“I told our girls,” Kevin Johnson reflected earlier Saturday, “‘I can make excuses for you, if you want me to. I can tell you that we’re on so many games; I could tell you that we’re young.’

“I said, ‘Or I can coach you, and I can tell you what I believe we can do better to win,’” he continued. “And our girls want to be coached to win. And that’s where we’re at. We’re getting there.”

It is true.

The Lady Kings don’t have a senior on roster, and are relying on their three juniors — Byron, McCue and Thomas — to play double duty as team leaders, while learning the role themselves, each moment they step on the court.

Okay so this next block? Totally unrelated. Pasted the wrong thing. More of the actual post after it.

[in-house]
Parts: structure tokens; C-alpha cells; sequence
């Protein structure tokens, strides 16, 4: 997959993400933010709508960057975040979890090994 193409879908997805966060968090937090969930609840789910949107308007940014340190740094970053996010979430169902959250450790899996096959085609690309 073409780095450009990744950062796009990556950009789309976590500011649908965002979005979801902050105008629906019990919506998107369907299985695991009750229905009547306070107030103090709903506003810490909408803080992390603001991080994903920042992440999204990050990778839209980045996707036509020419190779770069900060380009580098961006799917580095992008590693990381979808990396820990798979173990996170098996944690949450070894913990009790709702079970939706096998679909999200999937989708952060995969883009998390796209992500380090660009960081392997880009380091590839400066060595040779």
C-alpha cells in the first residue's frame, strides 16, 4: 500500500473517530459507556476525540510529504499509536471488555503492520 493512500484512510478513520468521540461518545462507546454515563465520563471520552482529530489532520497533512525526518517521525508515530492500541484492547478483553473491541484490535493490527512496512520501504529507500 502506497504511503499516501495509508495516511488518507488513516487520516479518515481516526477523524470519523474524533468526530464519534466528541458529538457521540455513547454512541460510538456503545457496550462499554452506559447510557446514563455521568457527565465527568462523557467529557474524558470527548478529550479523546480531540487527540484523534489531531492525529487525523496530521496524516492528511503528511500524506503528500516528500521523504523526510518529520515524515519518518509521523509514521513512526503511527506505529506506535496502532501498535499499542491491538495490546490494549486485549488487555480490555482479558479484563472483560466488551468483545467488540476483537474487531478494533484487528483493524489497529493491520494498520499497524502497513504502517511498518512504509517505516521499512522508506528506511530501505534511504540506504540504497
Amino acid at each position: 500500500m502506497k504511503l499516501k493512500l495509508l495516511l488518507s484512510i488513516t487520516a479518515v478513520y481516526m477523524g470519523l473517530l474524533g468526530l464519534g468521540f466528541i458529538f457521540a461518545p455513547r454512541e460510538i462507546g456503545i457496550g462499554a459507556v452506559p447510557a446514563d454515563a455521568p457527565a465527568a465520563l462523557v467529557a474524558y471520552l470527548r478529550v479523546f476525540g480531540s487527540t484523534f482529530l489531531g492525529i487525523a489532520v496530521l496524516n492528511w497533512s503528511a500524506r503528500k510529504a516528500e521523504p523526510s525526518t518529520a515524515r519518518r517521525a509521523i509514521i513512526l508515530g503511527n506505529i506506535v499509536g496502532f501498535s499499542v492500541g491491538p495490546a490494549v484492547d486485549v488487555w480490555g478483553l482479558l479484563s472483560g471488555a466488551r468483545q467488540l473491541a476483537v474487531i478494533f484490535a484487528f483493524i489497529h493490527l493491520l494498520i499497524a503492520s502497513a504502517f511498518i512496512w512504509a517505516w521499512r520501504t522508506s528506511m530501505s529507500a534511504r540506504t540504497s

And the Lady Kings have played 18 varsity games in the last two weeks — not counting any JV games several Lady Kings on roster also have played.

But even through that, Kayhi is in the midst of turning a corner.

“People have to realize Sitka used to beat us — over the last couple years — Sitka would beat us 25-5,” Kevin Johnson said. “Even Juneau. Juneau would three-piece us in three games.”

That didn’t happen this weekend.

“Overall, we took Juneau to Game 5 twice,” he said. “Having come from usually getting beat in three games, to being able to take them to Game 5, I’m OK with that.”

And Kevin Johnson knows it won’t be the last time, either.

“The great thing about (the) Southeast (tournament) is that it’s here this year,” he said. “And that won’t be the last time people get to see us play Juneau or Thunder Mountain. It won’t be the last time. I promise. We’ll be OK.”